Do we need to talk about it addiction in the workplace?
Many employees are often reluctant to come forward and discuss an addiction problem in the workplace. The potential consequences for their professional career and reputation often putting them off seeking help from their employer. A new report into the attitudes towards addiction in the UK suggests people are even worried that opening up about the subject could have a negative impact on future job prospects (36%).
The research, carried out by support service Port of Call reveals that one in five believe their current employer would terminate their contract if their performance was suffering and they admitted to an addiction. A perception that must be tackled if more people are to open up about the disease.
Recent data* shows that 1.3% of the adult population are alcohol dependent, and if this is accurate, it would mean a significant amount of people would be dismissed from their current roles if they were right about the way in which employees would deal with their addiction.
The research also reveals 16-24 year-olds were the least optimistic when it came to employer reactions, as 31% would expect the sack if they admitted to substance abuse and 53% would be concerned to seek help for addiction for fear it could impact future job prospects. Could this generation be even more likely to keep their addiction problems a secret?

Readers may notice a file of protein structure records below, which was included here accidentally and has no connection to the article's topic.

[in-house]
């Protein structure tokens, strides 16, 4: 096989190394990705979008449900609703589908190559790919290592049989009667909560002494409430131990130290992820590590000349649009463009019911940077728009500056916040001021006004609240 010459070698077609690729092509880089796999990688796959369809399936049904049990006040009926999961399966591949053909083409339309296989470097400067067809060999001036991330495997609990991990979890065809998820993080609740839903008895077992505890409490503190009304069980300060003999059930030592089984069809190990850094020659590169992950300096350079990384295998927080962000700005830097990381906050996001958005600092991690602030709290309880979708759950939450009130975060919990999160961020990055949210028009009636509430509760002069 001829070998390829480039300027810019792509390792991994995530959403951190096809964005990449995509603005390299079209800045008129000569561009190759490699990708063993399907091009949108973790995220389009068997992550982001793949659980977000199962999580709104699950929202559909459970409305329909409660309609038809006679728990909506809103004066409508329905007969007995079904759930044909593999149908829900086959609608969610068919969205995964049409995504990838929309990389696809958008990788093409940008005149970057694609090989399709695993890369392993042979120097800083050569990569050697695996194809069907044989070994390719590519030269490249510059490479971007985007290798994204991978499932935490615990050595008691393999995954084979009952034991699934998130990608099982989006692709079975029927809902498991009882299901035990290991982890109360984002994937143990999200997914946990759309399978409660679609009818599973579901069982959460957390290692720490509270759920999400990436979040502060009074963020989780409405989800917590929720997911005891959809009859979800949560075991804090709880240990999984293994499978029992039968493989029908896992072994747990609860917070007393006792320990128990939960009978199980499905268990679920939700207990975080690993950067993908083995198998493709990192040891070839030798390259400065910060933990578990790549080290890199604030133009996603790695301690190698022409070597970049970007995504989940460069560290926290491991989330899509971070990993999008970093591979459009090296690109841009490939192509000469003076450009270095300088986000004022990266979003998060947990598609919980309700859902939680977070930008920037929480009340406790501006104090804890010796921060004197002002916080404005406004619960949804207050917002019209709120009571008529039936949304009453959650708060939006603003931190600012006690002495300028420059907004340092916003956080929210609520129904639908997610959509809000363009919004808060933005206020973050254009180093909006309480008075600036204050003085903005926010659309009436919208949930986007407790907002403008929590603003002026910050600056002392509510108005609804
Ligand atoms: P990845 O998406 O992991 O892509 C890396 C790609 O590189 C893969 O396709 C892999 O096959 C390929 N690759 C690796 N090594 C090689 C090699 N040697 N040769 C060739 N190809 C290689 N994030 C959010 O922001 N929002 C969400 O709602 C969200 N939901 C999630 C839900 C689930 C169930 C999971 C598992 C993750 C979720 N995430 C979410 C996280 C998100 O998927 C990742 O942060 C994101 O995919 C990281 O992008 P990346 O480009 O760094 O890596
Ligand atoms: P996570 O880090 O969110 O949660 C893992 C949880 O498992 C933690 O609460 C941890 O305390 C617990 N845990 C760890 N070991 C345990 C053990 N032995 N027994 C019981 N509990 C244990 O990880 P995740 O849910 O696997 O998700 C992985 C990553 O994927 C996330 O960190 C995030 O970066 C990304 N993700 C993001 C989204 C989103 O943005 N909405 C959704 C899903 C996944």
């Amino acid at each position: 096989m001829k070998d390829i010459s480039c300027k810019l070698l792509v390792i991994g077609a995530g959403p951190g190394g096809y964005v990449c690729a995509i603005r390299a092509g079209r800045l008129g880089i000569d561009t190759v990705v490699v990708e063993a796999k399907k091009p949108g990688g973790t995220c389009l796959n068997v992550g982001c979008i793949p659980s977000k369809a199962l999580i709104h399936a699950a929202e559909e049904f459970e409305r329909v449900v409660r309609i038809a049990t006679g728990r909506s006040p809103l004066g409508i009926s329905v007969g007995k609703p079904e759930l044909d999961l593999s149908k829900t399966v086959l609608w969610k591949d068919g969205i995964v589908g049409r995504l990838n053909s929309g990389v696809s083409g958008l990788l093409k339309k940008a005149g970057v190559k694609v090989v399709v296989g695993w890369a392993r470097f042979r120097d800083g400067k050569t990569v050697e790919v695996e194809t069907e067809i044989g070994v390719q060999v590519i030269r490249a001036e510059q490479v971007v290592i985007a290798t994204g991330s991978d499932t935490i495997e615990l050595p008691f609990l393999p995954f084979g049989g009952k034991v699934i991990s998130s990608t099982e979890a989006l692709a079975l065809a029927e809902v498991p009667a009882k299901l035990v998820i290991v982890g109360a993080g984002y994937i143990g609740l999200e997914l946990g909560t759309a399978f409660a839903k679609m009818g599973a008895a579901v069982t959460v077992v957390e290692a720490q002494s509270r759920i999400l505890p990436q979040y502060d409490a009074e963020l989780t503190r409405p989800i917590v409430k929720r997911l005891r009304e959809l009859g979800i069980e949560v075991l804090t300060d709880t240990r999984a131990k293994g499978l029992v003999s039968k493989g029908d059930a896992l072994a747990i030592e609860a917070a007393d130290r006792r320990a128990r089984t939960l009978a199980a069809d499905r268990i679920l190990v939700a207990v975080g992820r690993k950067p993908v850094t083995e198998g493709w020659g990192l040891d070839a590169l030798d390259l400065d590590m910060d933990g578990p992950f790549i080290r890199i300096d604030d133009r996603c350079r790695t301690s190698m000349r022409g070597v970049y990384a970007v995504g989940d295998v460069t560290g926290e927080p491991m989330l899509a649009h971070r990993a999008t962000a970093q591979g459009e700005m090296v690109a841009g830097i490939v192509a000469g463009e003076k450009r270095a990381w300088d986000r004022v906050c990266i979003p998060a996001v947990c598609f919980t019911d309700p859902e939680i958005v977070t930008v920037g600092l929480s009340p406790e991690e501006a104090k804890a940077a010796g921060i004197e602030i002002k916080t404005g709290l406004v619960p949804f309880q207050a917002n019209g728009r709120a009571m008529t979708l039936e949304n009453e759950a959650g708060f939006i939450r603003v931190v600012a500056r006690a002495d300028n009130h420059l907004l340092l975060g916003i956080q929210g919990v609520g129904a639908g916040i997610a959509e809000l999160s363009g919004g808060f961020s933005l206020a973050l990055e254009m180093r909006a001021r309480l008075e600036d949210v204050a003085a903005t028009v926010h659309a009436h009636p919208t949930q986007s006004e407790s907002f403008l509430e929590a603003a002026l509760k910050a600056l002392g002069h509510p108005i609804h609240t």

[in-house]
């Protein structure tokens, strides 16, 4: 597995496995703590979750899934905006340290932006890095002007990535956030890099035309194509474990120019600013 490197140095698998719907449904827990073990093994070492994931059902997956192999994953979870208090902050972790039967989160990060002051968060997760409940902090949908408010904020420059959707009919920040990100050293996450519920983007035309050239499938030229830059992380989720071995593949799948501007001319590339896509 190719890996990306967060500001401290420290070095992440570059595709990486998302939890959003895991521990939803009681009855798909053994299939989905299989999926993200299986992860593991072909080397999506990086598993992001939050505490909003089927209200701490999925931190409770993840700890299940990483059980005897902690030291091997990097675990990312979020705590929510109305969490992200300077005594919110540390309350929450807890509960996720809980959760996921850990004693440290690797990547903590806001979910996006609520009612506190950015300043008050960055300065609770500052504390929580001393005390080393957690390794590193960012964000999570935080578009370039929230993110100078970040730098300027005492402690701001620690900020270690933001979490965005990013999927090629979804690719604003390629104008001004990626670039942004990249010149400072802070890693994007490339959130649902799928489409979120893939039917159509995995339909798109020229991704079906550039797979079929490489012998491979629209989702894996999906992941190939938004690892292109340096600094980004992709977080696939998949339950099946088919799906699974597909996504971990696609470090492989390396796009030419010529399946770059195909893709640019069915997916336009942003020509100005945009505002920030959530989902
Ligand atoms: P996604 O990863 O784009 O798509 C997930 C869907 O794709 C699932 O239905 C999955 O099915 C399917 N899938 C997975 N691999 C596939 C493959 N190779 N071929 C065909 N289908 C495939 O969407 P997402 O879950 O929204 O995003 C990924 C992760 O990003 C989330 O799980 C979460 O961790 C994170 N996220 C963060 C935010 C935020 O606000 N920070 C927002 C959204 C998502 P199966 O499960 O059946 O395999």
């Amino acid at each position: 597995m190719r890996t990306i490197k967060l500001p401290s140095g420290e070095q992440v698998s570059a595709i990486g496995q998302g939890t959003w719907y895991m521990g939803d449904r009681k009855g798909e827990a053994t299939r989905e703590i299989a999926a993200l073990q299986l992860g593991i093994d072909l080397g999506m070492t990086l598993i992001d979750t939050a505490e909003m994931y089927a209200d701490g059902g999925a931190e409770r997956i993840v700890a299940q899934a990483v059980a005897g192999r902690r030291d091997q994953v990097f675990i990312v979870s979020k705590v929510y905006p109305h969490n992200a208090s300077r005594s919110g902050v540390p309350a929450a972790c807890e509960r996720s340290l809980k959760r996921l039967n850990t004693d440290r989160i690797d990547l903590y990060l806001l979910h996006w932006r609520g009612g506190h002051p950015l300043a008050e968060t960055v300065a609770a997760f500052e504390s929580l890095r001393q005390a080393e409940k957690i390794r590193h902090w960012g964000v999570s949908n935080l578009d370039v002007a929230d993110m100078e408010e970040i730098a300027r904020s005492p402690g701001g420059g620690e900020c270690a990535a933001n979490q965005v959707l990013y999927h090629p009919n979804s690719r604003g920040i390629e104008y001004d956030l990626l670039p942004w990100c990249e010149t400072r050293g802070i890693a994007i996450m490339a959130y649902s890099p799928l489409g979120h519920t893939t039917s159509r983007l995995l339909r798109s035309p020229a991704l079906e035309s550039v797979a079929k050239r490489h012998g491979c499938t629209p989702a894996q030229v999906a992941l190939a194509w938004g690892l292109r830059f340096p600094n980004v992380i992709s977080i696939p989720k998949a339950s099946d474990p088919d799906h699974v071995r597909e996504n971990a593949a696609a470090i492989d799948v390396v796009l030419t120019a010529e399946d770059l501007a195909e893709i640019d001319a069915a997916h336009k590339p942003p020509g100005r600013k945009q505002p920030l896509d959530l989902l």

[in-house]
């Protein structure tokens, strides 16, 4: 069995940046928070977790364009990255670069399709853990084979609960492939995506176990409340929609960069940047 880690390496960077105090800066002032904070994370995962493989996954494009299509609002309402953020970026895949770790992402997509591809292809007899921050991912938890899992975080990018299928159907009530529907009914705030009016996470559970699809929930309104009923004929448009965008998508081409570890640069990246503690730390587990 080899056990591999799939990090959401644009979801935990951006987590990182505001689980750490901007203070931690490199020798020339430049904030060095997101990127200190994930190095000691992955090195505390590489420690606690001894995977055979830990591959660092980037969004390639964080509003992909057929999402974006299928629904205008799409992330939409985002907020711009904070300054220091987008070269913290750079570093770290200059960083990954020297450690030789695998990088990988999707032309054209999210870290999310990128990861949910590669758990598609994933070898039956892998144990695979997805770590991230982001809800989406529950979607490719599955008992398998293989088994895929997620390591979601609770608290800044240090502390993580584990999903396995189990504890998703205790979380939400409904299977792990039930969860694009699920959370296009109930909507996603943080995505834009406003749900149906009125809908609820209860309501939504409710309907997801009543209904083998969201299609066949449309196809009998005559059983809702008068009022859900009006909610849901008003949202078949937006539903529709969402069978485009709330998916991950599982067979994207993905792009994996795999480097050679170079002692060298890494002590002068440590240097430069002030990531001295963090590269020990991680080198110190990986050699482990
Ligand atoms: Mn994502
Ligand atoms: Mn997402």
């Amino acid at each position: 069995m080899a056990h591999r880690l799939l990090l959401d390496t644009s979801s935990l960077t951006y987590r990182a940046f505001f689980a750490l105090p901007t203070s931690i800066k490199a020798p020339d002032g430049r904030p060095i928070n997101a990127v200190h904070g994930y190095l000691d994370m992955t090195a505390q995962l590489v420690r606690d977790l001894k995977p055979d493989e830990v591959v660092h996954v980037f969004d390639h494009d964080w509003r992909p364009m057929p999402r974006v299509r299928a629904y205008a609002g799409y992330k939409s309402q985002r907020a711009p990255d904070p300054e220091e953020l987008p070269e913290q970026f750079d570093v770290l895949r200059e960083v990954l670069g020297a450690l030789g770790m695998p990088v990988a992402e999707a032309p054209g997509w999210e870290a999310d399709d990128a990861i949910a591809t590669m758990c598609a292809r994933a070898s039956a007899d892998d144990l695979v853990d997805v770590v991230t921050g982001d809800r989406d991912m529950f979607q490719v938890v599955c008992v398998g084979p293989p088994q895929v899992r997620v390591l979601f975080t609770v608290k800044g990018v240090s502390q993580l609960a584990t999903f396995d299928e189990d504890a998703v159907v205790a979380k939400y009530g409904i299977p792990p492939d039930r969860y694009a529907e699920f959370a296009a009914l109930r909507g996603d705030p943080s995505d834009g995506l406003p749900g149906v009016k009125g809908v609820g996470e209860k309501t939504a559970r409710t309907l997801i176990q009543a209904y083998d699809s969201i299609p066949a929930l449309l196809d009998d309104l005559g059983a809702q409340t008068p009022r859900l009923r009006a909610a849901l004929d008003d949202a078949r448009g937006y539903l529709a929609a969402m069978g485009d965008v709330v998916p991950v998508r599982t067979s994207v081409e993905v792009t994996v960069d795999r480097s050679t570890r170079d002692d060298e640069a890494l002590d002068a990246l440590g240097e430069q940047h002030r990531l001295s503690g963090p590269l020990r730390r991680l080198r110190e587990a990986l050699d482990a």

Protecting and supporting employees is essential for the wellbeing of the individual, and there are many things employers can do to address addiction in the workplace. Worryingly, almost a quarter (24%) of those surveyed said they didn’t know what their employer’s rules were or how they would react.
Port of Call founder Martin Preston commented on the report findings:
“Most people who call us are in full-time employment and don’t want their employer to know they have an addiction problem, often for fear of losing their job. Addiction is a shame-based illness and people can have a fear of being ‘found out’.
“We also take calls from employers who are trying to help a colleague, and often, even those with large HR and people teams, are unclear about what the firm’s stance really is.
“Most organisations have a zero- tolerance policy around alcohol and drug use, which they require for health and safety, yet rarely have awareness of, or access to, specialist addiction treatment services.
“Some firms, thankfully, are more progressive and we’re retained by a number of larger employers who genuinely want to help their people. If you’re employing more than ten people, addiction is an issue that you’re almost certain to encounter.”
Port of Call’s report “Attitudes to Addiction in 2019” can be viewed here – https://portofcall.com/information-guides/addiction-support/attitudes-to-addiction-in-2019/